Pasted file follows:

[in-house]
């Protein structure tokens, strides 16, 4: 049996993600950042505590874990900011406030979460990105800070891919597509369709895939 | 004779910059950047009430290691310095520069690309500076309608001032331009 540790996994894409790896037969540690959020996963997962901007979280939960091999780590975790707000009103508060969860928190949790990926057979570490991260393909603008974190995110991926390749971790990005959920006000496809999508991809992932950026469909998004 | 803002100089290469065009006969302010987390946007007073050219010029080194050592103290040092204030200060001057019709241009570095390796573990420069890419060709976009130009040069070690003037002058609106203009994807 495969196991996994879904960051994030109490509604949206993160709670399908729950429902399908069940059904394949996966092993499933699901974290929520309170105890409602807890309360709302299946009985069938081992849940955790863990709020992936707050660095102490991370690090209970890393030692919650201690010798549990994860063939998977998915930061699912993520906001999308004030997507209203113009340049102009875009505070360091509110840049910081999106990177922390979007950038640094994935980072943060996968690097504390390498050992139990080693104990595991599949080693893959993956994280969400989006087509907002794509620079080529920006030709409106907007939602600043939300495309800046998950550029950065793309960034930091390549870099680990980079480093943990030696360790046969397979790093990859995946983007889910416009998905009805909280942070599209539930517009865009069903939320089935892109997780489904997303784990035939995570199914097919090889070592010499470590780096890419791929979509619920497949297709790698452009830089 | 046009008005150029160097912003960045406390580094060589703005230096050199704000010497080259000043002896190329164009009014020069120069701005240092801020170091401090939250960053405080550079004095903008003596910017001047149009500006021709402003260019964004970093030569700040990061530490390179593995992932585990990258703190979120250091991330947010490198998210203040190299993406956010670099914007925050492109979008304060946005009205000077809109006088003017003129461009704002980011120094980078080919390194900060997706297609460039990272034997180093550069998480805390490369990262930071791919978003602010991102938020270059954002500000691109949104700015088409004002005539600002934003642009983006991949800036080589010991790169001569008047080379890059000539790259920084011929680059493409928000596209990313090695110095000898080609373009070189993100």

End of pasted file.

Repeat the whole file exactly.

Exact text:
[in-house]
């Protein structure tokens, strides 16, 4: 049996993600950042505590874990900011406030979460990105800070891919597509369709895939 | 004779910059950047009430290691310095520069690309500076309608001032331009 540790996994894409790896037969540690959020996963997962901007979280939960091999780590975790707000009103508060969860928190949790990926057979570490991260393909603008974190995110991926390749971790990005959920006000496809999508991809992932950026469909998004 | 803002100089290469065009006969302010987390946007007073050219010029080194050592103290040092204030200060001057019709241009570095390796573990420069890419060709976009130009040069070690003037002058609106203009994807 495969196991996994879904960051994030109490509604949206993160709670399908729950429902399908069940059904394949996966092993499933699901974290929520309170105890409602807890309360709302299946009985069938081992849940955790863990709020992936707050660095102490991370690090209970890393030692919650201690010798549990994860063939998977998915930061699912993520906001999308004030997507209203113009340049102009875009505070360091509110840049910081999106990177922390979007950038640094994935980072943060996968690097504390390498050992139990080693104990595991599949080693893959993956994280969400989006087509907002794509620079080529920006030709409106907007939602600043939300495309800046998950550029950065793309960034930091390549870099680990980079480093943990030696360790046969397979790093990859995946983007889910416009998905009805909280942070599209539930517009865009069903939320089935892109997780489904997303784990035939995570199914097919090889070592010499470590780096890419791929979509619920497949297709790698452009830089 | 046009008005150029160097912003960045406390580094060589703005230096050199704000010497080259000043002896190329164009009014020069120069701005240092801020170091401090939250960053405080550079004095903008003596910017001047149009500006021709402003260019964004970093030569700040990061530490390179593995992932585990990258703190979120250091991330947010490198998210203040190299993406956010670099914007925050492109979008304060946005009205000077809109006088003017003129461009704002980011120094980078080919390194900060997706297609460039990272034997180093550069998480805390490369990262930071791919978003602010991102938020270059954002500000691109949104700015088409004002005539600002934003642009983006991949800036080589010991790169001569008047080379890059000539790259920084011929680059493409928000596209990313090695110095000898080609373009070189993100």